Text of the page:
The Department of Justice has charged four poultry industry executives—including the CEO of one of the country’s largest chicken producers—for their role in an alleged conspiracy to fix the price of chicken.
Jayson Penn, the CEO of Pilgrim’s Pride, and three others have been accused of conspiring to fix prices and rig bids for chicken sold to restaurants and grocery stores between at least 2012 and 2017. The DOJ announced the charges in a press release Wednesday after a grand jury in Colorado returned a one-count indictment.
“Particularly in times of global crisis, the division remains committed to prosecuting crimes intended to raise the prices Americans pay for food,” Makan Delrahim, the assistant attorney general in charge of the DOJ’s antitrust division, said in the press release. “Executives who cheat American consumers, restauranteurs (sic), and grocers, and compromise the integrity of our food supply, will be held responsible for their actions.”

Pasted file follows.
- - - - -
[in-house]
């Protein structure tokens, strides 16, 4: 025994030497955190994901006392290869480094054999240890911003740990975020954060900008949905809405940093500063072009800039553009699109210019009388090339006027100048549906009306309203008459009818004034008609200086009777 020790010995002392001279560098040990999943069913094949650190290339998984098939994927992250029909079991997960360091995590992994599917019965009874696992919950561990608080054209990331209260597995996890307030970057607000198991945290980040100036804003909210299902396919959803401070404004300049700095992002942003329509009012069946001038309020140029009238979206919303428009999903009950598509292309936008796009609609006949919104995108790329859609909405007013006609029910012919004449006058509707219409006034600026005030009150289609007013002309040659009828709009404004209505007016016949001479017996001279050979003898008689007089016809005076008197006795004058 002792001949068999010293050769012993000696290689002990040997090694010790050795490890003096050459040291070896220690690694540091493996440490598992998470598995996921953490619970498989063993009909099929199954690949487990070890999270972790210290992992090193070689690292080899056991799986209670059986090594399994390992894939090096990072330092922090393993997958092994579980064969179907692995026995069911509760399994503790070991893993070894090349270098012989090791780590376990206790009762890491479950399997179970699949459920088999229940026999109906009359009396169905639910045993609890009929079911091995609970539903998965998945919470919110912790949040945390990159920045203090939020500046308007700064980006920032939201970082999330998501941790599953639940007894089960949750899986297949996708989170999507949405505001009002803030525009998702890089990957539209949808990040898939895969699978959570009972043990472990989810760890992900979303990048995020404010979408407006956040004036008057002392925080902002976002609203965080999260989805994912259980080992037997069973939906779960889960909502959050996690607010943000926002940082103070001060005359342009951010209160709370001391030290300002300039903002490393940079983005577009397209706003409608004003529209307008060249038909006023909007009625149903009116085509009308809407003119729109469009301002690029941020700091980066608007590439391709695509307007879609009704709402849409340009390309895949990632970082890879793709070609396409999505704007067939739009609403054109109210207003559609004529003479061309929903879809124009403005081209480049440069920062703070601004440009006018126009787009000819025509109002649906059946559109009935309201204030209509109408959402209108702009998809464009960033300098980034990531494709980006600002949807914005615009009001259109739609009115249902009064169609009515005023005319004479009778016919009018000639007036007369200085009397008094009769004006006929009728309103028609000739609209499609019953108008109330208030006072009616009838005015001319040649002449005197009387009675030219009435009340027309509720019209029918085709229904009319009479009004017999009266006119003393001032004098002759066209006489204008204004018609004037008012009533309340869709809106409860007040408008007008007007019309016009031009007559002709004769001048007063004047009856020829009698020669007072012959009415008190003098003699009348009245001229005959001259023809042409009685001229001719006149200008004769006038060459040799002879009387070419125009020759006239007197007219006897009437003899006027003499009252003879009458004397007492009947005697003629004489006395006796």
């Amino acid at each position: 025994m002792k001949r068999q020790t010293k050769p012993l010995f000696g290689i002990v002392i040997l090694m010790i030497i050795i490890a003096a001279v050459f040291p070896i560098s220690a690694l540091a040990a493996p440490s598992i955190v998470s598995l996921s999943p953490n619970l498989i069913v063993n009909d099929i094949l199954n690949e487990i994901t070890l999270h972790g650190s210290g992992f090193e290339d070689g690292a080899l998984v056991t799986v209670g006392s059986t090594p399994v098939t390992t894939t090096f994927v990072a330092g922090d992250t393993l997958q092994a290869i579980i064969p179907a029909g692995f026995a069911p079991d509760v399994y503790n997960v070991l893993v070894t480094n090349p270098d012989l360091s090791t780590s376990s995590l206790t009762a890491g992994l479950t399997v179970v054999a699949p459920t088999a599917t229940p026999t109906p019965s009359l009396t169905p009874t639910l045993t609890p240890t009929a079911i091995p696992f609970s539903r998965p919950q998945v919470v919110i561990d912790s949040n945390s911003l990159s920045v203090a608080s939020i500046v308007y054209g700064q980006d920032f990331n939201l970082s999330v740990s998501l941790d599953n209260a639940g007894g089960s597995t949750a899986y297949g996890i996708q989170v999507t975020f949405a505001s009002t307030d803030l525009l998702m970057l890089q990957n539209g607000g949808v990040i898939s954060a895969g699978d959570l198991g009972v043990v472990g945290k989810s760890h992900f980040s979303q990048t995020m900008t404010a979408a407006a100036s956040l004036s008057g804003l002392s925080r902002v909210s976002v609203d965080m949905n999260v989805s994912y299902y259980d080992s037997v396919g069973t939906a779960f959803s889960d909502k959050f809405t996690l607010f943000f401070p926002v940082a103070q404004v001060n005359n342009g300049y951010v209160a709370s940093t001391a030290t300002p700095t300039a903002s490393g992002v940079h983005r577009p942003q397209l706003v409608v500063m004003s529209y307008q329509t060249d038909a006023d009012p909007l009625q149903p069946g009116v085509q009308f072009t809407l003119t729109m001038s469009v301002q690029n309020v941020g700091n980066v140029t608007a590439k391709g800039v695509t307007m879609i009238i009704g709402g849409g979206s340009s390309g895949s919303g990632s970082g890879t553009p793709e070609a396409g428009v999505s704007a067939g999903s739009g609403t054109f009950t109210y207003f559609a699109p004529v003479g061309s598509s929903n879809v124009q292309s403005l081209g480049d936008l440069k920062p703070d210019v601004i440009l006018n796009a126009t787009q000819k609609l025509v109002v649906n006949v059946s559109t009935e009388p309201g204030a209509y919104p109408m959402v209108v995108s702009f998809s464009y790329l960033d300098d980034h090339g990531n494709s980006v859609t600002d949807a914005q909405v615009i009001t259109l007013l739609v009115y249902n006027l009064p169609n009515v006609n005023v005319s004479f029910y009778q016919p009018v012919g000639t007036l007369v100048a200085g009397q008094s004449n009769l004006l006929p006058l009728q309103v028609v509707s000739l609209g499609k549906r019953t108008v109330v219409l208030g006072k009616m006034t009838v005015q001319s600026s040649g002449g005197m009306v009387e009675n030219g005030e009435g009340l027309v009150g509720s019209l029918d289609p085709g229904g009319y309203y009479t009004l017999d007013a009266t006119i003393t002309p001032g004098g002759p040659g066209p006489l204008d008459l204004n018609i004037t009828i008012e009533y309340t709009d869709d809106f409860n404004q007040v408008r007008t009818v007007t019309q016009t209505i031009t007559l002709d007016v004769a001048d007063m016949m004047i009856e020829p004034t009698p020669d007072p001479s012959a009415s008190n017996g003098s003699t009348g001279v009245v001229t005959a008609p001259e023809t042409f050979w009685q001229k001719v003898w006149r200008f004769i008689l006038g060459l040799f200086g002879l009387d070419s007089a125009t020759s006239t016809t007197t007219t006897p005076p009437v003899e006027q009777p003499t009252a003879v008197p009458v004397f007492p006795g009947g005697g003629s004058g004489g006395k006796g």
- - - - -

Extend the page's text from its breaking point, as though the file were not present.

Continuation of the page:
The other executives charged in the indictment were Roger Austin, a vice-president of Pilgrim’s Pride, Mikell Fries, Claxton Poultry Farms’ president, and vice president, Scott Brady.
Brady is a former Pilgrim’s Pride executive who joined Georgia-based Claxton Poultry Farms in 2012.
The foursome are the first to be charged in what the DOJ said is an ongoing investigation. If convicted, these executives could face a maximum 10-year prison sentence and a $1-million fine.